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  • Regina Tippets, LCMHC

Coronovirus and Loss

This is week two of doing counseling over tele-health instead of in person. Week one was hectic with planning, coordinating, and setting up confidential tele-conferencing. Many of my clients talked about how crazy and surreal it is to transition to working from home. We reviewed how to stay in touch with friends, how to keep a routine, and manage self-care - like meditation, daily walks, etc.

Week two has seen a shift. People are feeling the impact of isolation and the loss of connection. And there are other losses: the loss of normalcy, the loss of the future we had planned, the potential loss of lives, the loss of jobs, and the loss of security. Some people say “it won’t happen to me” or “it’s not fair that I don’t get to have a graduation or my senior prom.” Others think, “as long as I self-quarantine everything will be okay.” And still some think “everyone is over-reacting. It’s just the flu.” In short, people feel sadness, anger, bargaining, and denial.

You might recognize these emotions as the stages of grief. Death is not the only time we grieve. We grieve all loss. It is helpful to be aware that these emotions are grief so that we can move through them. Keep in mind that we do not go through these emotions in an orderly sequential fashion. We move in and out of them in various order, with acceptance as the last stage. Understanding what we are feeling - and why we are feeling it - is an important part of the grief process and can be empowering.

There is also anticipatory grief, the grief we feel when we know something bad is coming. For instance, when a loved one receives a terminal diagnosis. We begin grieving, but it is also accompanied by anxiety. The loss of safety and security can also cause us to feel this anxiety. We worry about what the future holds. Will we be okay? Anticipatory grief causes our minds to race and go to the worst case scenario – which is where the anxiety comes in.

We move through grieve by talking about it with others, by crying, and by journaling. My clients often tell me that they don’t want to feel the sadness because it will take over. So I will ask them to allow themselves to feel it for one minute or allow themselves to cry for one minute. When we experience our emotions, they move. Sharing our emotions with others also helps those emotions move on.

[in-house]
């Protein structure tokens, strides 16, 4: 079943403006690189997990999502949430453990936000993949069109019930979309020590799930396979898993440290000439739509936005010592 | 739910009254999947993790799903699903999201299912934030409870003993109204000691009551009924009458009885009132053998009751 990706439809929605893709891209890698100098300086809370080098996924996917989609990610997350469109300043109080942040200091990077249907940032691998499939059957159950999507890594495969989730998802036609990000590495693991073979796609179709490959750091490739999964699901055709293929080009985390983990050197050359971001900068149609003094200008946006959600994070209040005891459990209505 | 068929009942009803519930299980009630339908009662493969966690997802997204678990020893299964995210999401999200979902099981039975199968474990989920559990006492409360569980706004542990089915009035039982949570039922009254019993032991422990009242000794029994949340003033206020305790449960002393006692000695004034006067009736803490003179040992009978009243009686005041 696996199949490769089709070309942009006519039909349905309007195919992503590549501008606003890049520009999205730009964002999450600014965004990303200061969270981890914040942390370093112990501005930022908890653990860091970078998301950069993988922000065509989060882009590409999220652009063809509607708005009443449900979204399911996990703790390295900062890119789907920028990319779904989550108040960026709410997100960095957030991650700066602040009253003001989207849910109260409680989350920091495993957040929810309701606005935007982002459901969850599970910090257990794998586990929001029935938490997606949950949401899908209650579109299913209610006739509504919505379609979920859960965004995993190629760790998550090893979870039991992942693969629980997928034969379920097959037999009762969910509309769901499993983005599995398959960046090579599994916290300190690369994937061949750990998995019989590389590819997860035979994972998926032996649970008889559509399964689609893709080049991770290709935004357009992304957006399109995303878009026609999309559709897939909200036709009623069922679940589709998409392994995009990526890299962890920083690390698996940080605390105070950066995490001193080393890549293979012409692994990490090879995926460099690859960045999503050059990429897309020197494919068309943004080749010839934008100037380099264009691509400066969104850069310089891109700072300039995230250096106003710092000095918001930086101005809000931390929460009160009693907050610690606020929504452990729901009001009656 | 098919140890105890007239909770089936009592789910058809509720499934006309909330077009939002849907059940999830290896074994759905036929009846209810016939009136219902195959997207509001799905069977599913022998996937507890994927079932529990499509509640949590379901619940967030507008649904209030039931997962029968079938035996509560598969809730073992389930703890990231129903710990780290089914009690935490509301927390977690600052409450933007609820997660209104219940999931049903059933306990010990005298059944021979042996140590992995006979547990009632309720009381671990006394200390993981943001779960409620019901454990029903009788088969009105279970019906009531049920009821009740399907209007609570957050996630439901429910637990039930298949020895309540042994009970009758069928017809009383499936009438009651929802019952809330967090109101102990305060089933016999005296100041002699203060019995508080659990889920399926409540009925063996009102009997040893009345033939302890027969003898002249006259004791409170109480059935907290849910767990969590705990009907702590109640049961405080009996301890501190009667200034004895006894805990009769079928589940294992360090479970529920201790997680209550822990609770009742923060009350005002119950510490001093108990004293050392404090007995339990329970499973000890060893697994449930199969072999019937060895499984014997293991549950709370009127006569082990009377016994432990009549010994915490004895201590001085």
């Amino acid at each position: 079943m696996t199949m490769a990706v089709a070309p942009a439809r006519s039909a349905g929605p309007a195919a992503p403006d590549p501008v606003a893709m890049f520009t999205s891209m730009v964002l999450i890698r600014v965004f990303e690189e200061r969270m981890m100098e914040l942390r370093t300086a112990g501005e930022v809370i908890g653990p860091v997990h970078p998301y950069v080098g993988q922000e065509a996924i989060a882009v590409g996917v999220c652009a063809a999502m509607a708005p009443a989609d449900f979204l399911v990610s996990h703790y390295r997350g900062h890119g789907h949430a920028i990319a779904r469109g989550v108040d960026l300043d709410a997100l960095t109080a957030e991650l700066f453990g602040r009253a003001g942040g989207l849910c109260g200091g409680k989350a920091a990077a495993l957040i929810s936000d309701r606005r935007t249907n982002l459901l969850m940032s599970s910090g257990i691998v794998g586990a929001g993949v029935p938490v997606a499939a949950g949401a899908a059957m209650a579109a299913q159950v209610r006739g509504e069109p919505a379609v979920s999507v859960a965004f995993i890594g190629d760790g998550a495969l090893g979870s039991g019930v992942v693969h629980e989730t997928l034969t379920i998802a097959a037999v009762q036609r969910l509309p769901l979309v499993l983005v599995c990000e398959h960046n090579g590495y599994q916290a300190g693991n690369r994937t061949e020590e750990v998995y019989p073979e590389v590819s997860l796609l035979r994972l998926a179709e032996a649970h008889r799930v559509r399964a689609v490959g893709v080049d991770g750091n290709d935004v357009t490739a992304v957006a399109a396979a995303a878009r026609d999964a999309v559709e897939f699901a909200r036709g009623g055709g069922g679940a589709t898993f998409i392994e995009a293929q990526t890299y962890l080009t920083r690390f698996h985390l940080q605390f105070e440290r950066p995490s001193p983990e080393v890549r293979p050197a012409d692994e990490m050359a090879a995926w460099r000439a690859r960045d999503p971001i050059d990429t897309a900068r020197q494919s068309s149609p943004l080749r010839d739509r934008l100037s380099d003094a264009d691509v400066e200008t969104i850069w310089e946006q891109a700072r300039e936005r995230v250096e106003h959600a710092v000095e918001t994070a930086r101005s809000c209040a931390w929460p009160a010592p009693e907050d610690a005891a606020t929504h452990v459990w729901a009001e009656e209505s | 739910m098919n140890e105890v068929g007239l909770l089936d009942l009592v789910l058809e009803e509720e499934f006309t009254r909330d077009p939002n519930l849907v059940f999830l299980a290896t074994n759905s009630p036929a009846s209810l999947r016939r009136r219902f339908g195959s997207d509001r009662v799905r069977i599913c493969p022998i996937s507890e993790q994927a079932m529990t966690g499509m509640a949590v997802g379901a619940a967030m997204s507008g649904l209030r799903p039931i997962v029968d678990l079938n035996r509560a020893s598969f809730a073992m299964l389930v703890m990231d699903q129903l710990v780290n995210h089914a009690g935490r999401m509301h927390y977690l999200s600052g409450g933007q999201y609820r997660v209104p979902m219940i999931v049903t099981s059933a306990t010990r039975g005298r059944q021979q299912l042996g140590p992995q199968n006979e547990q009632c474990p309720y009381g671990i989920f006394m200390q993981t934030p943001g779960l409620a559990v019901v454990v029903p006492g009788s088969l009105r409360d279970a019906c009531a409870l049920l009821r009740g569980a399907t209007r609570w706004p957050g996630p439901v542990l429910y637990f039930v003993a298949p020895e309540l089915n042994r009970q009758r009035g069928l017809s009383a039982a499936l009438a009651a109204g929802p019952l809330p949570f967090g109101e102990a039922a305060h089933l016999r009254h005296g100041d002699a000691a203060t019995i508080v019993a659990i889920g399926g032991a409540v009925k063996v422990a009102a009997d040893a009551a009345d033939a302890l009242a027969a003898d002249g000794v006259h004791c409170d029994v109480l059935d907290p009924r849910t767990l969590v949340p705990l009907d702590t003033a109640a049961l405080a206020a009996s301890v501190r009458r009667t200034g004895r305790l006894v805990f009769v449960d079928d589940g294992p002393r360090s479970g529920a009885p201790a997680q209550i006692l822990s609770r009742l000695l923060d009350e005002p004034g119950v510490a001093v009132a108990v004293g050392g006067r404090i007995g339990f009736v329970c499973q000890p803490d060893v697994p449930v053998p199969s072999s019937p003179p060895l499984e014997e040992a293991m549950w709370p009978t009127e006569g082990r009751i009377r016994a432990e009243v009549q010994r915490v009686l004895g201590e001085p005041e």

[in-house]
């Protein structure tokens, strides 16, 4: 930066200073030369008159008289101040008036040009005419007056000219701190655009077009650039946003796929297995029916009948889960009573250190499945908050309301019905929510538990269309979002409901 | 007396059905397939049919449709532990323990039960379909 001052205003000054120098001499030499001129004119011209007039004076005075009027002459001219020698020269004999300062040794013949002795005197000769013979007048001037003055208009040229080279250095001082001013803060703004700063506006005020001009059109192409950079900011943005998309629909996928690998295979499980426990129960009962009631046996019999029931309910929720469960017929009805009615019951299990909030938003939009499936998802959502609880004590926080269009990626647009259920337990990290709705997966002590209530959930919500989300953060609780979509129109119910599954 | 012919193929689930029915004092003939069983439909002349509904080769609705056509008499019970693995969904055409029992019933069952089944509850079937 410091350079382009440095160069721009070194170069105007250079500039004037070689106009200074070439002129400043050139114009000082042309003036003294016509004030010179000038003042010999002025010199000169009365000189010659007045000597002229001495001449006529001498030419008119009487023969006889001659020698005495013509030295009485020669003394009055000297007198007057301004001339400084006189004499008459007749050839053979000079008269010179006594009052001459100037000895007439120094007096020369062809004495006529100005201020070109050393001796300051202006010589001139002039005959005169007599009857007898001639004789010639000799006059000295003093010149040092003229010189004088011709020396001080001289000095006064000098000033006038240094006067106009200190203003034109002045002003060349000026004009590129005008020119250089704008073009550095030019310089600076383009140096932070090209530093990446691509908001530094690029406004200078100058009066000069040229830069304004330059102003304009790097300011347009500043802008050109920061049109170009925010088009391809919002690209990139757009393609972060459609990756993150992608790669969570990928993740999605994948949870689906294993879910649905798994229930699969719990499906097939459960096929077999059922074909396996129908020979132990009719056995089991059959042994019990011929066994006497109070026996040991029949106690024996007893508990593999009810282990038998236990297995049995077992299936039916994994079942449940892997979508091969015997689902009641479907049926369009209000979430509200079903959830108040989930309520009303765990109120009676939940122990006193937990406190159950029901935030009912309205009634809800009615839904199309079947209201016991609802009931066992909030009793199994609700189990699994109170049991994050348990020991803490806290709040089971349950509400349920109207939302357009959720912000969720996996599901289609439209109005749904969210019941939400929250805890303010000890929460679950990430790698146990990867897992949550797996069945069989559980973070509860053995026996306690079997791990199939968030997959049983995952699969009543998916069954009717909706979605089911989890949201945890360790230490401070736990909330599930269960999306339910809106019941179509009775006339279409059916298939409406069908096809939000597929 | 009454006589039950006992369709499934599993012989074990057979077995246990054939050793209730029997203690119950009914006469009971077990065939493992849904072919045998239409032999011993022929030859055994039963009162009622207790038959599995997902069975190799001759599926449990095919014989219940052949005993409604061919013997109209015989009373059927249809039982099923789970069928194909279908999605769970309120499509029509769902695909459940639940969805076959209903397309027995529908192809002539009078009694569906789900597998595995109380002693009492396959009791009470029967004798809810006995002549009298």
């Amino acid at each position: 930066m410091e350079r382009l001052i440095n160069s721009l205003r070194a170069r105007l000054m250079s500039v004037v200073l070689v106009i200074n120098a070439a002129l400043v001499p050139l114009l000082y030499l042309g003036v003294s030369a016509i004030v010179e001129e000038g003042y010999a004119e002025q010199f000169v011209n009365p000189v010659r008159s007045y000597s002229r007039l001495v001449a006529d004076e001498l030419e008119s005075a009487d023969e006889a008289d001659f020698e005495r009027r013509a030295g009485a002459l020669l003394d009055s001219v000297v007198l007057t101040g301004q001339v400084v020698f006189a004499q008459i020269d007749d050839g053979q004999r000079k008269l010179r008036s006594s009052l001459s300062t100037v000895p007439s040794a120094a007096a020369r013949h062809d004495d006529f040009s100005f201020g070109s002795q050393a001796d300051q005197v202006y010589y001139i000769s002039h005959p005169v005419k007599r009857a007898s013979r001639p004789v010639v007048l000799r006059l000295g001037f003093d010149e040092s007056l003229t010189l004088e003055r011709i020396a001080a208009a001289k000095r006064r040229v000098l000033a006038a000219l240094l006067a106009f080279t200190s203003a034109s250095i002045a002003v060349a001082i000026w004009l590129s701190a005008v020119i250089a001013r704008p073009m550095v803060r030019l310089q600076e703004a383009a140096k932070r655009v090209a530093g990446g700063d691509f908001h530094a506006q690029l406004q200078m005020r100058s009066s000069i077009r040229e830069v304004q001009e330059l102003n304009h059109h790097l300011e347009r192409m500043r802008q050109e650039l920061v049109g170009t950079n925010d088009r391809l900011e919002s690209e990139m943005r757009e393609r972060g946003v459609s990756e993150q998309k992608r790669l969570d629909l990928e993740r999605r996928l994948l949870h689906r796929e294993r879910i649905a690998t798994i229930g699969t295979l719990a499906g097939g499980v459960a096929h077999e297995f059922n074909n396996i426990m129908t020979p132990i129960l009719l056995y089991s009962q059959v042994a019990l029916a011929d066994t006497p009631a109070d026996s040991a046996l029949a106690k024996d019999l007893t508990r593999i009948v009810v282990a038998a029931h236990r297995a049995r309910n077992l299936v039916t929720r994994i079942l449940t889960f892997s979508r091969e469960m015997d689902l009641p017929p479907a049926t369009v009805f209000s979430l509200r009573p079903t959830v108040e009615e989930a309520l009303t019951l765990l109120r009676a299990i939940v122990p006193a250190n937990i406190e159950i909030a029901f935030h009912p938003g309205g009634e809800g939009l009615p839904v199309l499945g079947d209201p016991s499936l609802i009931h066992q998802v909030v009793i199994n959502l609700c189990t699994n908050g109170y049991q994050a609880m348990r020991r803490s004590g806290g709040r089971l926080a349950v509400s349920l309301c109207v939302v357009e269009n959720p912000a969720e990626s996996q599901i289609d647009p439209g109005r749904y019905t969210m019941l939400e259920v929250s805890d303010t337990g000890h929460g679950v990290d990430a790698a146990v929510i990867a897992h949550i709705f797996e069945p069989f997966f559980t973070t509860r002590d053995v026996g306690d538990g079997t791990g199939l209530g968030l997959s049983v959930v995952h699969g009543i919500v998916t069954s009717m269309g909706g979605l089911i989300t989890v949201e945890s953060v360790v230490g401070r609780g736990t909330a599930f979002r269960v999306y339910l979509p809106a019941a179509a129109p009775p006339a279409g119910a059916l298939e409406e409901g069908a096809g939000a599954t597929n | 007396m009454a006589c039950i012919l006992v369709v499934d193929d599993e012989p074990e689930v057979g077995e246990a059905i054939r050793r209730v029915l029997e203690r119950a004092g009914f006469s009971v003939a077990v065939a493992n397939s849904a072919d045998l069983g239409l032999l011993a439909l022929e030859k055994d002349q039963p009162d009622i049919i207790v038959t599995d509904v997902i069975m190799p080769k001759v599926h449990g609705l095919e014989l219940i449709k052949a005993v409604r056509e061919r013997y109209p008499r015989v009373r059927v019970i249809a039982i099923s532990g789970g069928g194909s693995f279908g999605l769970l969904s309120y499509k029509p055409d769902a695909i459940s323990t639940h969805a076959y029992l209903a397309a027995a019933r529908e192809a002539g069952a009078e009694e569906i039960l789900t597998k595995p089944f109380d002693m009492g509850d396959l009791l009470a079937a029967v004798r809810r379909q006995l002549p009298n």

The goal is to move through our grief and get to acceptance. Acceptance is where we feel a sense of control and move out of anxiety. It’s where we start thinking, “Okay, I will wash my hands, keep social distance, and work from home. This is happening and I can do what I can.” We take control of what we can control. We stop our minds from dwelling on worst case scenario. We focus on what we can do and what is good right now. I ask my clients to take a minute to notice that right here, right now they are safe. Nothing bad is happening in this moment. Stop and think about what is good right here, right now in your life. There is no short-cut, but there are ways to grieve that keep it moving and get us there sooner than later.

Just a little here about anxiety. Often it’s purpose is to prepare us. If you worry that you will run out of gas in your car, you will fill the tank before it gets too low. This is helpful. Anxiety about things you can’t control is a waste of time, energy, and happiness. You can’t change or control it and you spend your life being worried, scared, and unhappy. Tell yourself you will deal with it if or when it happens. For now, focus on what is good in your life.

In 2019, David Kessler supplemented Kubler-Ross’ 5 stages of grief, adding “meaning” as the 6th stage. After coming to acceptance, we often find meaning in what has happened. Some may find that this time away from the day to day hustle has made us re-evaluate how we might spend our time to have a more fulfilling life. We will all probably have a greater appreciation for school teachers, truck drivers (who deliver our food and other supplies) and medical professionals. Maybe we will re-prioritize what we value and live a more authentic or appreciative life.

Whatever this experience brings to you– be safe, be well, and focus on the good things and people in your life today.

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